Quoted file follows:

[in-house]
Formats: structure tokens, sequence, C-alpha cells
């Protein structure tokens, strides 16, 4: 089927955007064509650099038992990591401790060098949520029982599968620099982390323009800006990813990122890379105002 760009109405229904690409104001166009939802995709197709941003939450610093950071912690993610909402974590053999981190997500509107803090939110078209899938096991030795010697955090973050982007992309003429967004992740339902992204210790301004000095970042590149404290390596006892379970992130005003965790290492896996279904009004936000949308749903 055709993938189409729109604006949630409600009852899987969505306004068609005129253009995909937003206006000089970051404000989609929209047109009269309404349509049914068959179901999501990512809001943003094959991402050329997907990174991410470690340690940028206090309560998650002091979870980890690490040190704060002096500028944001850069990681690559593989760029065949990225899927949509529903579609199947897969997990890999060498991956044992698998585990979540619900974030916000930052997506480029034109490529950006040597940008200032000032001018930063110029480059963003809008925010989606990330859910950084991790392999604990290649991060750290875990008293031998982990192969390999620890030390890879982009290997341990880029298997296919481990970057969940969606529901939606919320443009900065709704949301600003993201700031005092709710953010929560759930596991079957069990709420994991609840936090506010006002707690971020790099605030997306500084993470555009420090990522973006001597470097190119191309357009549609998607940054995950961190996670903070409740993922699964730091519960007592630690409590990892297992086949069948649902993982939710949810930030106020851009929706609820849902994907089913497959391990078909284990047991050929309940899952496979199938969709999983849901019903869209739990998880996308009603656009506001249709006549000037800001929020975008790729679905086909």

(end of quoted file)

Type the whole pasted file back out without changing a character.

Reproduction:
[in-house]
Formats: structure tokens, sequence, C-alpha cells
């Protein structure tokens, strides 16, 4: 089927955007064509650099038992990591401790060098949520029982599968620099982390323009800006990813990122890379105002 760009109405229904690409104001166009939802995709197709941003939450610093950071912690993610909402974590053999981190997500509107803090939110078209899938096991030795010697955090973050982007992309003429967004992740339902992204210790301004000095970042590149404290390596006892379970992130005003965790290492896996279904009004936000949308749903 055709993938189409729109604006949630409600009852899987969505306004068609005129253009995909937003206006000089970051404000989609929209047109009269309404349509049914068959179901999501990512809001943003094959991402050329997907990174991410470690340690940028206090309560998650002091979870980890690490040190704060002096500028944001850069990681690559593989760029065949990225899927949509529903579609199947897969997990890999060498991956044992698998585990979540619900974030916000930052997506480029034109490529950006040597940008200032000032001018930063110029480059963003809008925010989606990330859910950084991790392999604990290649991060750290875990008293031998982990192969390999620890030390890879982009290997341990880029298997296919481990970057969940969606529901939606919320443009900065709704949301600003993201700031005092709710953010929560759930596991079957069990709420994991609840936090506010006002707690971020790099605030997306500084993470555009420090990522973006001597470097190119191309357009549609998607940054995950961190996670903070409740993922699964730091519960007592630690409590990892297992086949069948649902993982939710949810930030106020851009929706609820849902994907089913497959391990078909284990047991050929309940899952496979199938969709999983849901019903869209739990998880996308009603656009506001249709006549000037800001929020975008790729679905086909």